Since this is a bookish chronicle, we should begin by honoring the great poet Czeslaw Milosz, who died several days ago at the age of ninety-three. We will say more about him and his life and work in the weeks to come.

Thanks much for your responses to the first two parts of this roundup. Clearly many of our readers enjoy such reports, fragmentary and subjective as they may be, and would like to see more. We'll work on that.

One among the many pitfalls that await anyone compiling such lists is the ever-present danger of prefabricated language. A few days ago on the preeminent gatekeeper website, Arts & Letters Daily, I came across an article on "reviewerese." The author, Tom Payne, is new to me, but I will start to keep an eye out for his byline. Here is how he begins: "When did you last come across the words 'coruscating' or 'magisterial'? It's unlikely to have been in a holiday brochure or a recipe. Surely it was on the back of a book or in a book review." Payne provides a handy list of words and phrases favored by reviewers and blurbists. I laughed throughout, but some of the laughter was self-directed. Here was our old friend "darkly comic (cf wickedly funny)." Arrgh! These formulas insinuate themselves like a virus. Not to mention penetrating insights and searingly honest and steeped in scholarship, and that standby, the workmanlike biography. All I can do is resolve to redouble my vigilance—and keep Payne's list handy.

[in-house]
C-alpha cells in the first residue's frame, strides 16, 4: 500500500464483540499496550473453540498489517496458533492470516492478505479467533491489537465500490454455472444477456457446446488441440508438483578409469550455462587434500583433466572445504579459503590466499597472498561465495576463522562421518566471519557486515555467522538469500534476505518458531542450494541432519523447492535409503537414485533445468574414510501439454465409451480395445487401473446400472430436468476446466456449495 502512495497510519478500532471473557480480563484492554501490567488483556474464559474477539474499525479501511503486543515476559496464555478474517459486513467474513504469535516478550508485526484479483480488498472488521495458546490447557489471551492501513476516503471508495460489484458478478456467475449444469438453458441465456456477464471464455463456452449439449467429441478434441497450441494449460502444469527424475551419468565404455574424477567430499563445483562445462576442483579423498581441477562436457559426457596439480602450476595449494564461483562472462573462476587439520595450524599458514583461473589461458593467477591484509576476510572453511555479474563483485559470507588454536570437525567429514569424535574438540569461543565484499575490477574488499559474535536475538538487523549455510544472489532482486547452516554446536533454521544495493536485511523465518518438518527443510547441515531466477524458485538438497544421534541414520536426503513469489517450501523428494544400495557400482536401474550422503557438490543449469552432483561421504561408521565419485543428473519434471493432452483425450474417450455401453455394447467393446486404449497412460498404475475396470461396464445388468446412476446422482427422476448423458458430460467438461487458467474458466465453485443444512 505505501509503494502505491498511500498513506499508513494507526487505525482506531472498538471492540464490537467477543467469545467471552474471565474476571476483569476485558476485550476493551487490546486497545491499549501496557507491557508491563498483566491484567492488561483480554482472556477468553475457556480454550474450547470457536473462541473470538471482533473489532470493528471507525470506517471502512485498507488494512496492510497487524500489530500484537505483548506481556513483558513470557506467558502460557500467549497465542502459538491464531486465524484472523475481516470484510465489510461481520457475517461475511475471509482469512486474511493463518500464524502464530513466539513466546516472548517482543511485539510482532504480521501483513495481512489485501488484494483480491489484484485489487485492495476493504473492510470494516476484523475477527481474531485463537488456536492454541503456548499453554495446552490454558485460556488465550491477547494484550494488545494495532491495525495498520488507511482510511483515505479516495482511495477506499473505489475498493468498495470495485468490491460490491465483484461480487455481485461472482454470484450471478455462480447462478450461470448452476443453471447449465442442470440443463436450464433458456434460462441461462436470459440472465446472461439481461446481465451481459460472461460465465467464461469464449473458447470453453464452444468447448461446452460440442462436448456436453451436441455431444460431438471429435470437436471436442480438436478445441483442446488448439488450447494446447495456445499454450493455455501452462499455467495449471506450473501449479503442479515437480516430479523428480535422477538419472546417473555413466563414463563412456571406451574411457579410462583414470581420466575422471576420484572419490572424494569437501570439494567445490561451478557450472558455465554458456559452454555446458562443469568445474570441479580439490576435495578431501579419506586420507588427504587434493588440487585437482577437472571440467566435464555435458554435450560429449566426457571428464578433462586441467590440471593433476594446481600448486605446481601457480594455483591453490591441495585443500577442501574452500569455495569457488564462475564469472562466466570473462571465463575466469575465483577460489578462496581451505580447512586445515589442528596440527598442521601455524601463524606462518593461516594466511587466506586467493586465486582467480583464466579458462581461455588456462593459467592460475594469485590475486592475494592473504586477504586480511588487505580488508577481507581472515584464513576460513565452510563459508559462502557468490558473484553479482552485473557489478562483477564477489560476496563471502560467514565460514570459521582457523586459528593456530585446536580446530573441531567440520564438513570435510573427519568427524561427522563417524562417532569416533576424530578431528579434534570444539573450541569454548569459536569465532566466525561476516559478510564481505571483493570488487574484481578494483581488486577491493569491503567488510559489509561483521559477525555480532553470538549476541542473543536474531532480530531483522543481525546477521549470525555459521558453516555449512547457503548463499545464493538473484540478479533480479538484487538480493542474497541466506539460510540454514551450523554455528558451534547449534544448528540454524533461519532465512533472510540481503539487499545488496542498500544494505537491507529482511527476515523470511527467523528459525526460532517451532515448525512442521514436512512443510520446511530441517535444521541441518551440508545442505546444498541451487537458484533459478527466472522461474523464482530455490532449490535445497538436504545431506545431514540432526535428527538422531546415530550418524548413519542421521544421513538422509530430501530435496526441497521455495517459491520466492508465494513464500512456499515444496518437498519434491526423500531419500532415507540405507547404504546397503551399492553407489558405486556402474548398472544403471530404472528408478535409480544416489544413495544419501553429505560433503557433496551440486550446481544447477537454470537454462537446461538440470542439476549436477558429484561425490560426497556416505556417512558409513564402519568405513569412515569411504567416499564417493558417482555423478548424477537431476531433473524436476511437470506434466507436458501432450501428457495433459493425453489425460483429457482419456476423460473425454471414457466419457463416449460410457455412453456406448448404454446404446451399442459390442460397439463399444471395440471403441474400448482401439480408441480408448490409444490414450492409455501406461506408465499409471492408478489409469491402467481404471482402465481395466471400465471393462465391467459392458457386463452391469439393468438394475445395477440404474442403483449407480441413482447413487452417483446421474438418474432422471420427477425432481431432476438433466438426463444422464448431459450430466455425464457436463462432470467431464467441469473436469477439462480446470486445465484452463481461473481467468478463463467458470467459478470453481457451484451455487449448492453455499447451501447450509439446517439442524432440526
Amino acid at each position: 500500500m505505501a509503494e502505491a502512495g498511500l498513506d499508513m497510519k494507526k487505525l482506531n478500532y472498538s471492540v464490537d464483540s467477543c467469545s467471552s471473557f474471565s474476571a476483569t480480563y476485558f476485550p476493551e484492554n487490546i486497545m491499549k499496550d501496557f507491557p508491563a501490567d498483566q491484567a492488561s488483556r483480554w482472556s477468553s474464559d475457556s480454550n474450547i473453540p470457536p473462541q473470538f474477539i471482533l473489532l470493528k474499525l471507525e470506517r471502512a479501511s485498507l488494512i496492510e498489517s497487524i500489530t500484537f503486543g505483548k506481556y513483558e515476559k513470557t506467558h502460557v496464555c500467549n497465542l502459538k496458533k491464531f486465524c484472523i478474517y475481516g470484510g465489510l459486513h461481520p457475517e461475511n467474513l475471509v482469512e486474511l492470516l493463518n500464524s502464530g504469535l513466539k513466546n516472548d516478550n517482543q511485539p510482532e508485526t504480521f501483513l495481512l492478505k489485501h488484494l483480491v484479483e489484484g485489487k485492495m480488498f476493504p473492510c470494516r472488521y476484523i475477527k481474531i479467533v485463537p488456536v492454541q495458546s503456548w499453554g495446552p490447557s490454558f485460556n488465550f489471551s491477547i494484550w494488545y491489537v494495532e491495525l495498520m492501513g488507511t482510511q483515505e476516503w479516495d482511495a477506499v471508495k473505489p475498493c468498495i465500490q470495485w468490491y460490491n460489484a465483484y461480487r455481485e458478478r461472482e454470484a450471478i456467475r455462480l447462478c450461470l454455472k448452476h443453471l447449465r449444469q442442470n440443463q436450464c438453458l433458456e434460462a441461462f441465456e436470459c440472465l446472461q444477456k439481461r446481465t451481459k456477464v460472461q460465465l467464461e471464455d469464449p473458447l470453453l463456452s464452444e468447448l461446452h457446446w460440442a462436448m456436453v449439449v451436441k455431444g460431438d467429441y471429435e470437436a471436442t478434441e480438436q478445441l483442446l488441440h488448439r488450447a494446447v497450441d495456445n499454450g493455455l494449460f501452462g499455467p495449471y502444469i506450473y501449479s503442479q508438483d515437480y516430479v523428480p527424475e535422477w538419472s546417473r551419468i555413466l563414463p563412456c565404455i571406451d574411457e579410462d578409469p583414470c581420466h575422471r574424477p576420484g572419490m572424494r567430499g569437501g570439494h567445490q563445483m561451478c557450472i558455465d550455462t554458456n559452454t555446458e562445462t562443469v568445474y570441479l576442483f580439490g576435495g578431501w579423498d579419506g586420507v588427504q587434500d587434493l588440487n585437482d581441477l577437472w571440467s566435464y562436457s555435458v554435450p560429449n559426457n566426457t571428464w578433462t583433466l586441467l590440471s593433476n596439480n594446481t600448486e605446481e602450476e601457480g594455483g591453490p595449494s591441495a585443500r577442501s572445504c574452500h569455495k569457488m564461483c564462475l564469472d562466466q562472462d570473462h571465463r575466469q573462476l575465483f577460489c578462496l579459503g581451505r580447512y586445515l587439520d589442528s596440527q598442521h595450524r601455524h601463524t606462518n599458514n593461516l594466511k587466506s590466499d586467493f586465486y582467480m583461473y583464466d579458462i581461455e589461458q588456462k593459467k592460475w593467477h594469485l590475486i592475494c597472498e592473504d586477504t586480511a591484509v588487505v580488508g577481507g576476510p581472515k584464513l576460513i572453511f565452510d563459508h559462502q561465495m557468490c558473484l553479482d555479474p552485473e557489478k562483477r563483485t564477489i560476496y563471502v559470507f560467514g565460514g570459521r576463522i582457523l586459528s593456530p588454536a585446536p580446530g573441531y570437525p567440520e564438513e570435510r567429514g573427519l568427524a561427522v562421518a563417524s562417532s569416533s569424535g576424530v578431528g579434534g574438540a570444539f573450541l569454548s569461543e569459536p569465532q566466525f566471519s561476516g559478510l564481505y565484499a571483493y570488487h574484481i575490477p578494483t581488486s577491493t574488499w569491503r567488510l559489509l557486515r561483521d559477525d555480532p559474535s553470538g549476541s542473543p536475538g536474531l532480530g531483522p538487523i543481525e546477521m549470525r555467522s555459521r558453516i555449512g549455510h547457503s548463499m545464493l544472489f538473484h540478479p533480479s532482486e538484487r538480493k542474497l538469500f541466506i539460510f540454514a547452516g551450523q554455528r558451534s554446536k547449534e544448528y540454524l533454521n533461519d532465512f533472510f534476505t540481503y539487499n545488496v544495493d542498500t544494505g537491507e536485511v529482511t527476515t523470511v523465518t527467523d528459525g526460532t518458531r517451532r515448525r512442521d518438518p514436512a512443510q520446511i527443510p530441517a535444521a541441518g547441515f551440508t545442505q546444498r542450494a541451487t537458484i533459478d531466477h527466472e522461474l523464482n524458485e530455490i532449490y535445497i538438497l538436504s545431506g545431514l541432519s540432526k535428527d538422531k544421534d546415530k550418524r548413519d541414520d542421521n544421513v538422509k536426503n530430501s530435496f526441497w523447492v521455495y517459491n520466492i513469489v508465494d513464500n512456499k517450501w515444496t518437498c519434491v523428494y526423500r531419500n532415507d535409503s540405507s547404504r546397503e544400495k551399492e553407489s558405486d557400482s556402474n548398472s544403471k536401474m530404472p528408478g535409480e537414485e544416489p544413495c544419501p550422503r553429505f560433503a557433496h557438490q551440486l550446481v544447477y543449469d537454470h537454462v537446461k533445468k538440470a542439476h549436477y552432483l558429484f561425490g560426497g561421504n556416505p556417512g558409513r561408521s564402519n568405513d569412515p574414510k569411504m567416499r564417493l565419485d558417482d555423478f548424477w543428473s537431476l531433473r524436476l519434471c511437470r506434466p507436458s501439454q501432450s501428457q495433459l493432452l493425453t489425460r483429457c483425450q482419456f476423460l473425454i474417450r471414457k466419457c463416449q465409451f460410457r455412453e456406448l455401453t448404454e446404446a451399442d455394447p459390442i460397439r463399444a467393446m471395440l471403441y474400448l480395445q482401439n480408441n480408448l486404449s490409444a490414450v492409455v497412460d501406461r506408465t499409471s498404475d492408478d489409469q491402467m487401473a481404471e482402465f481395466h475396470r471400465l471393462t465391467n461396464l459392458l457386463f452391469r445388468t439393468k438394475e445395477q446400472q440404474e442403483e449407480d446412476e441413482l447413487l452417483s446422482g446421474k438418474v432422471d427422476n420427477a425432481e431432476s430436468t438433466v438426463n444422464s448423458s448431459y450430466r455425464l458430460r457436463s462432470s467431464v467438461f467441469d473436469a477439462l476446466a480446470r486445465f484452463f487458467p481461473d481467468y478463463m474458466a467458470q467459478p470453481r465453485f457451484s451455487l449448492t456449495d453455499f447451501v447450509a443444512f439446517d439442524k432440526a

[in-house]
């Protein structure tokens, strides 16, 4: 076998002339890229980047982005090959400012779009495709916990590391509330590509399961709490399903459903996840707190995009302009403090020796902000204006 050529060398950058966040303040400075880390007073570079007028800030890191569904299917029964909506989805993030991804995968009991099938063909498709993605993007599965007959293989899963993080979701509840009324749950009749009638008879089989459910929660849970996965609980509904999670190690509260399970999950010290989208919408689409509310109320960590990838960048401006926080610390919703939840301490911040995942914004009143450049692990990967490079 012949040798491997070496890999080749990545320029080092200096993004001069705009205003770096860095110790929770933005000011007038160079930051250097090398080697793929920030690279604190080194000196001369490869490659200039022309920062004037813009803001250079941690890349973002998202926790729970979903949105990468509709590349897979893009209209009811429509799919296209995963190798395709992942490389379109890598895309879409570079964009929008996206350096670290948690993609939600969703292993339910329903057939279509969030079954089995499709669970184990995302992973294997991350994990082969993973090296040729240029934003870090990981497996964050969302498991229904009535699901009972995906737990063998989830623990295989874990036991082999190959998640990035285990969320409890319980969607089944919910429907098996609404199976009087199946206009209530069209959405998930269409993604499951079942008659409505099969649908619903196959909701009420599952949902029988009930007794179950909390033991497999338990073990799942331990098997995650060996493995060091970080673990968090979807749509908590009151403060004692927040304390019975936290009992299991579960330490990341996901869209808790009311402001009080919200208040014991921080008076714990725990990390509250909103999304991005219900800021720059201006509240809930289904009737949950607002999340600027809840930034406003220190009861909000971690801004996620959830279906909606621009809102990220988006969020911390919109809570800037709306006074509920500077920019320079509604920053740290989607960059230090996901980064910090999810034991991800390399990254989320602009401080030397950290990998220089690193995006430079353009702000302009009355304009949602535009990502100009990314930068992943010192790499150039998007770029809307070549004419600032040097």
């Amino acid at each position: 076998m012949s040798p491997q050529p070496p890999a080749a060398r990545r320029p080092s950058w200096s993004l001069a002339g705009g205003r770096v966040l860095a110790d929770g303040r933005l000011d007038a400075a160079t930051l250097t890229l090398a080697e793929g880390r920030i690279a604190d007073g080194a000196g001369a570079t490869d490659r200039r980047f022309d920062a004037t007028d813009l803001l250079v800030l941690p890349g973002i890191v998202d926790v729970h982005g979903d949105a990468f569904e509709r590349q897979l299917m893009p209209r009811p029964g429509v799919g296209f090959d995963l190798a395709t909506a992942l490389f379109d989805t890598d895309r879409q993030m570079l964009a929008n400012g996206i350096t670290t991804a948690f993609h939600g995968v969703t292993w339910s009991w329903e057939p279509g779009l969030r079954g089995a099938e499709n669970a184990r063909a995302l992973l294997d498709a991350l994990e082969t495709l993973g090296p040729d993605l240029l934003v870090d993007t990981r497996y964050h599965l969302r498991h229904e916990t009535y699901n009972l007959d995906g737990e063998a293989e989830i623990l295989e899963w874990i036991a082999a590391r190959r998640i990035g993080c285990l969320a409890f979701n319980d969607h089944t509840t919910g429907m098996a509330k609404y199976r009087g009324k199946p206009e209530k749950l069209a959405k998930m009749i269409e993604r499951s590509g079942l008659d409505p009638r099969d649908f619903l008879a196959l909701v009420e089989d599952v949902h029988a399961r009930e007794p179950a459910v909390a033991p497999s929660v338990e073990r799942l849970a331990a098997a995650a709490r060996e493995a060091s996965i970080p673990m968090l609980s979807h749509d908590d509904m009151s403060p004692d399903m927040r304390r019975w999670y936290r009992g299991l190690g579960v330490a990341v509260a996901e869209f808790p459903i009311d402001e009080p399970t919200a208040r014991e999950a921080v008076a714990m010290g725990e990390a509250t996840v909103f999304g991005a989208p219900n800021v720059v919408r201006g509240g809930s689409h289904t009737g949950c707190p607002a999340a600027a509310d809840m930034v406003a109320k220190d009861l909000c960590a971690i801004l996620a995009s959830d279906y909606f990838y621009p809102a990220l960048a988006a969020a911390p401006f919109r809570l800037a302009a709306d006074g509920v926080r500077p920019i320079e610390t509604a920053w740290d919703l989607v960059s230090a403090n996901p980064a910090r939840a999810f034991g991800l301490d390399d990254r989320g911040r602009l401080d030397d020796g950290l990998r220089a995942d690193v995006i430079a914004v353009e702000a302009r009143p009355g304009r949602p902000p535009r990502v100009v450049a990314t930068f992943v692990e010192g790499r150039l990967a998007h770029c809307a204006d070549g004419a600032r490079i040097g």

In the September/October issue of B&C, I mention the poet Charles Simic's encounter with "Protestant evangelicals" in the American South, as reported in the August 12 issue of the New York Review of Books. While Simic's account is intended for the horrified delectation of the enlightened ("If ...

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